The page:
Streets belong to the public but knowing this is different from feeling that streets are welcoming environments, which we collectively own regardless of whether we travel on foot or by car, bike, bus, light rail or all of these modes on different occasions.
It can be especially difficult to feel that streets are public spaces when we are talking about busy corridors, like Lyndale and Washington avenues. This is why Open Streets have so much transformative potential as we work to build a more livable Minneapolis for people of all ages, abilities and backgrounds. Closing streets to cars for one day means inviting people to come out and engage in a collective “thought experiment about reinventing the street” as Laura Kling, community organizer at Minneapolis Bicycle Coalition said.
For the past five years, Open Streets events — which are presented by the City of Minneapolis, Blue Cross Blue Shield Center for Prevention and the Minneapolis Bicycle Coalition — have been giving people a chance to do yoga, play with sidewalk chalk, eat hot dogs and have fun hanging out in the middle of public spaces that are usually inaccessible to humans not behind the wheel of a motor vehicle. Open Streets are a chance to “celebrate the neighborhood” as Kling put it and test out physical changes to the street that put the people first.
The coalition brings the pop-up protected bike lanes and pop-up protected intersection to Open Streets events so people can experience riding a bike in a safe space on street.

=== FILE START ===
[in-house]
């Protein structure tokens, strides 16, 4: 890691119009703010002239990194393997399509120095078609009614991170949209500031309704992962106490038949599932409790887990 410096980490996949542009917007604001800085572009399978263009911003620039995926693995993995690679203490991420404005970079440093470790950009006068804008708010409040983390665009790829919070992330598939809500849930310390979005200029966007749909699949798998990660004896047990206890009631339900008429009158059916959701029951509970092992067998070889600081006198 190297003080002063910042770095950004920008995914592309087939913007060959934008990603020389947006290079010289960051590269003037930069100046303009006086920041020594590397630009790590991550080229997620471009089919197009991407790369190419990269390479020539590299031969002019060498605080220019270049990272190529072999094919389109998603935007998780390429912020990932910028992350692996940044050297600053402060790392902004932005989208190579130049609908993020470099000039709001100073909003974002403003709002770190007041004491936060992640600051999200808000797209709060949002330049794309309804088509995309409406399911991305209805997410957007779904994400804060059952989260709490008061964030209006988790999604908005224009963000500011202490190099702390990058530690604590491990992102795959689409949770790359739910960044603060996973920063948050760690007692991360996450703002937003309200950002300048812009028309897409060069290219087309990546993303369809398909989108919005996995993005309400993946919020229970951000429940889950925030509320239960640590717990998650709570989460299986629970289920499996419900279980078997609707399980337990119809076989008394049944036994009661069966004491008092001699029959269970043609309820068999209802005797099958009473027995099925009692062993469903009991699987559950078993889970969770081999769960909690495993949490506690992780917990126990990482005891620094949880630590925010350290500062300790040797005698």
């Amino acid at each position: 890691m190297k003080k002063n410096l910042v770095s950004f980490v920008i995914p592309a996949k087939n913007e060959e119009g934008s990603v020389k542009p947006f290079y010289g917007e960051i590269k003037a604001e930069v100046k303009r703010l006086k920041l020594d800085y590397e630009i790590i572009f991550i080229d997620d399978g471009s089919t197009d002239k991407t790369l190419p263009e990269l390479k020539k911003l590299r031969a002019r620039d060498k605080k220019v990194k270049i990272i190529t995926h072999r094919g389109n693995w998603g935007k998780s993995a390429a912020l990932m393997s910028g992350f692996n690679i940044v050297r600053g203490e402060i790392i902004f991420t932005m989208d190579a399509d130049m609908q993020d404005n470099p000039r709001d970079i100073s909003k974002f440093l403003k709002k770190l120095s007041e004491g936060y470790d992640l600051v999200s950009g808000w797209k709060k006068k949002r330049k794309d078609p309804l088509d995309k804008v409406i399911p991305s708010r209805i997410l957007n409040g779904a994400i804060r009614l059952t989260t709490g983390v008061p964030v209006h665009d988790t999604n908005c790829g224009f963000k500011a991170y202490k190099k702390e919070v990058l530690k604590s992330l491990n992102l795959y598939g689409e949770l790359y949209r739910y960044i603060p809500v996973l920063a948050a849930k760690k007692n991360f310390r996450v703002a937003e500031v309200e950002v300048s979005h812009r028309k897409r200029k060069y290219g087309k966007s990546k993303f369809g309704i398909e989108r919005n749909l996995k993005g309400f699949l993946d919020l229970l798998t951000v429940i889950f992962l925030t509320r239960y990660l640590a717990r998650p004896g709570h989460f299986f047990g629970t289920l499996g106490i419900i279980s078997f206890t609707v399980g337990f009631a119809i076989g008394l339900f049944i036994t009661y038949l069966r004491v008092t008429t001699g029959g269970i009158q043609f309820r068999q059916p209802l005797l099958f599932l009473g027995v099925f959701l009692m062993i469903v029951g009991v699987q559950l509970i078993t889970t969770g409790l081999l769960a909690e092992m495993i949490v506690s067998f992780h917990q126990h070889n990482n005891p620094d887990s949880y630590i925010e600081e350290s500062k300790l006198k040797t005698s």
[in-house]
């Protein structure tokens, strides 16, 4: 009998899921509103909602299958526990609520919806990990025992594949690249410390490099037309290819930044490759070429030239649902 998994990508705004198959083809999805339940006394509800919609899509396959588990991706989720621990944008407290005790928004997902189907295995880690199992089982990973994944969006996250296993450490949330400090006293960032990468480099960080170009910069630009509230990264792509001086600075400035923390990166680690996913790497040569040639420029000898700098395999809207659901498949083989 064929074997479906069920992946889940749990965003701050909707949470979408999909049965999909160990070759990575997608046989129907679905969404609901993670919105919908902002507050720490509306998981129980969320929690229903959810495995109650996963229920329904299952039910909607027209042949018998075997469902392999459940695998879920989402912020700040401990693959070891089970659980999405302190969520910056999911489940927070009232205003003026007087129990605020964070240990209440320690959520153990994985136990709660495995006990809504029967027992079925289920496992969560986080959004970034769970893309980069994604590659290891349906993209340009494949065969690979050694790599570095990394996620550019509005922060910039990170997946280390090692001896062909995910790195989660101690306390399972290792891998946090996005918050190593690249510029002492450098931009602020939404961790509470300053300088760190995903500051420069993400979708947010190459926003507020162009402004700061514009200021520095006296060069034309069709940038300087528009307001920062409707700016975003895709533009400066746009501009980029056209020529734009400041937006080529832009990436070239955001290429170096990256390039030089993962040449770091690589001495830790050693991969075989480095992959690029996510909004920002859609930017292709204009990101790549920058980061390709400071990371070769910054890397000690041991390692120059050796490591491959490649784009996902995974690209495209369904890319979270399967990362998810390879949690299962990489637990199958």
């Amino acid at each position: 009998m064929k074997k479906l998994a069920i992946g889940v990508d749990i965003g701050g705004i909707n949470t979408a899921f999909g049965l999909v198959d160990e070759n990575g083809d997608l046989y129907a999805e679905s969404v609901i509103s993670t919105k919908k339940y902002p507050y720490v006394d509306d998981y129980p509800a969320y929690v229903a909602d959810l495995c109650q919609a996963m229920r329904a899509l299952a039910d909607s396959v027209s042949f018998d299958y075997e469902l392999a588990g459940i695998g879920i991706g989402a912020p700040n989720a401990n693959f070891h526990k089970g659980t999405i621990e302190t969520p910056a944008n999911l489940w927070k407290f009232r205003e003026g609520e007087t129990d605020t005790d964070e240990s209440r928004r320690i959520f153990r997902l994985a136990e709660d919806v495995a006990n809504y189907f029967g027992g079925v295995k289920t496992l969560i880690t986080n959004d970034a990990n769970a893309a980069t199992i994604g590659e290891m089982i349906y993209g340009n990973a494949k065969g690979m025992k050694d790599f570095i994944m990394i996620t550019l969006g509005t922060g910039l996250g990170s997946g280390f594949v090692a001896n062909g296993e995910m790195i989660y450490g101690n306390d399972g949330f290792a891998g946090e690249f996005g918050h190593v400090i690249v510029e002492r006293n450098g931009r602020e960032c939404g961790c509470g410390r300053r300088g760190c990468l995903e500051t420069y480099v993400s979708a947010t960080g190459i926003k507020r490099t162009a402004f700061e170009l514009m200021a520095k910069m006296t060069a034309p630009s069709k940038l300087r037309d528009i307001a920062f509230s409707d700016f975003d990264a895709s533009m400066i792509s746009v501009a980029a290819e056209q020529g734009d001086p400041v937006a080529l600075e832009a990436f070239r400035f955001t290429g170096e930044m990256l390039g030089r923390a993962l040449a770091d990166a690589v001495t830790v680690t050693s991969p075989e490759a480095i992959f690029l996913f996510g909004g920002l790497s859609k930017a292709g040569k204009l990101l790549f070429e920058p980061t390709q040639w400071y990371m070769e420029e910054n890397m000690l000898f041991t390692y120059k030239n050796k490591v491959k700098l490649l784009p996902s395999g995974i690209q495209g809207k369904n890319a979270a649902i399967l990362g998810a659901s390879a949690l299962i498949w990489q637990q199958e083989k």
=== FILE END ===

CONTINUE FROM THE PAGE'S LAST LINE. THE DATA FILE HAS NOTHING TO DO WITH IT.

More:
“When I tell kids, ‘this is for you,’ they get really excited,” Kling said.
At Open Streets, people experience familiar streets in a way that whole-heartedly emphasizes healthy living, local business, sustainable transportation and pride of place. Even more exciting, some of these thought experiments are beginning to result in changes lasting longer than one day.
29th Street off Lyndale was the site of a successful one-day demonstration project, the Imagine 29th Street Block Party during the Lyndale Open Street on June 7. The experiment continues with a summer-long parklet — a parking space converted into a mini park. The plan is to redevelop the street as a woonerf — a type of residential street designed to be safe enough for children to play freely and slow cars to a walking pace. The streetscape was originally developed in the Netherlands and so there are no local examples.
“When you’re trying to promote something that doesn’t exist yet it’s so easy to get into a huge he-said she-said, but when you have demonstration, you can talk about what actually happened,” said Max Musicant of the Musicant Group, who together with the Lake Street Council and using a grant from Blue Cross Blue Shield Center for Prevention has been working on the 29th street reimagining. The people who visited 29th Street during the Lyndale Open Street in 2014 “voted with their feet,” as Musicant put it. These people also shared their vision for the street on a giant chalkboard.
What do people hope to do on 29th Street? Play, people watch, freestyle rap and other things that can happen when the pace of a street is slowed down and people get to interact with one another as the new design proposes. Already, Musicant said the parklet is changing the dynamic of the street by offering an invitation to do different things, and the response has been “overwhelmingly positive.”
When people go out and experience a familiar environment from an unfamiliar perspective, they start to think a little differently and change becomes a possibility. As Musicant explained, “We can use the experience people had and say ‘wasn’t that a special day? How do we get back there.’”
Annie Van Cleve is a freelance writer, blogger and volunteer with the Minneapolis Bicycle Coalition.